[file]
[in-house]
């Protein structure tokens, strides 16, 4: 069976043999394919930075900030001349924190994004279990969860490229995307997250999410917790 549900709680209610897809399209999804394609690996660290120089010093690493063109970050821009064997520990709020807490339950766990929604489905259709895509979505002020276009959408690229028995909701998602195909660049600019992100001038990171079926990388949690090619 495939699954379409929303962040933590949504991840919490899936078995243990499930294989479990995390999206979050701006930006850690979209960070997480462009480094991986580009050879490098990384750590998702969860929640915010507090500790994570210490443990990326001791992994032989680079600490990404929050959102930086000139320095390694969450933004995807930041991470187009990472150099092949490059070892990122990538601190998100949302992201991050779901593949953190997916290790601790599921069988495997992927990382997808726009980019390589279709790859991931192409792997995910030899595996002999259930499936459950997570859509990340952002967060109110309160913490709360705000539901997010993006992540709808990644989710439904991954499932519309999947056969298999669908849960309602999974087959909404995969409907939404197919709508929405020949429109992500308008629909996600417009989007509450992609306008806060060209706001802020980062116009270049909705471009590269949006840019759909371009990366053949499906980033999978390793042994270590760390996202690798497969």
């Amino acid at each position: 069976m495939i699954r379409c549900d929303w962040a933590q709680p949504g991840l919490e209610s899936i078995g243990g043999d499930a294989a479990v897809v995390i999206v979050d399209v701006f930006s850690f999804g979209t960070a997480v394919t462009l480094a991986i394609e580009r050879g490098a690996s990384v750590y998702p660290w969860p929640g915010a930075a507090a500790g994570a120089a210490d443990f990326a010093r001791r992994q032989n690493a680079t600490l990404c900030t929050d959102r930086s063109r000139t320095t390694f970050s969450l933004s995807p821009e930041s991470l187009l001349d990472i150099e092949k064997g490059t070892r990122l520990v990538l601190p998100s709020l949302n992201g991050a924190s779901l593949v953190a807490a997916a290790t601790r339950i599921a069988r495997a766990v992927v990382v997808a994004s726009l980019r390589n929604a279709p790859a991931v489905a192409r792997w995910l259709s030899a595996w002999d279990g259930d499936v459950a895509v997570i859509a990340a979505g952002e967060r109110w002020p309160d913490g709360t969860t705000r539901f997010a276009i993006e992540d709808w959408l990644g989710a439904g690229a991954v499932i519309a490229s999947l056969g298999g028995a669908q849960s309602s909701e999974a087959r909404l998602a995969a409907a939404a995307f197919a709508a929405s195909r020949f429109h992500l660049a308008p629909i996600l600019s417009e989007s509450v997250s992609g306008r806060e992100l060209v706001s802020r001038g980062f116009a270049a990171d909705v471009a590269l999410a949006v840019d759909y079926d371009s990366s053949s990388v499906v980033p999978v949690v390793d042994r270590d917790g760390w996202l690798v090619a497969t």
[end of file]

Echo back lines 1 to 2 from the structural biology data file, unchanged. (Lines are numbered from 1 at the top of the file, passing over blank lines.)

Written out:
[in-house]
């Protein structure tokens, strides 16, 4: 069976043999394919930075900030001349924190994004279990969860490229995307997250999410917790 549900709680209610897809399209999804394609690996660290120089010093690493063109970050821009064997520990709020807490339950766990929604489905259709895509979505002020276009959408690229028995909701998602195909660049600019992100001038990171079926990388949690090619 495939699954379409929303962040933590949504991840919490899936078995243990499930294989479990995390999206979050701006930006850690979209960070997480462009480094991986580009050879490098990384750590998702969860929640915010507090500790994570210490443990990326001791992994032989680079600490990404929050959102930086000139320095390694969450933004995807930041991470187009990472150099092949490059070892990122990538601190998100949302992201991050779901593949953190997916290790601790599921069988495997992927990382997808726009980019390589279709790859991931192409792997995910030899595996002999259930499936459950997570859509990340952002967060109110309160913490709360705000539901997010993006992540709808990644989710439904991954499932519309999947056969298999669908849960309602999974087959909404995969409907939404197919709508929405020949429109992500308008629909996600417009989007509450992609306008806060060209706001802020980062116009270049909705471009590269949006840019759909371009990366053949499906980033999978390793042994270590760390996202690798497969």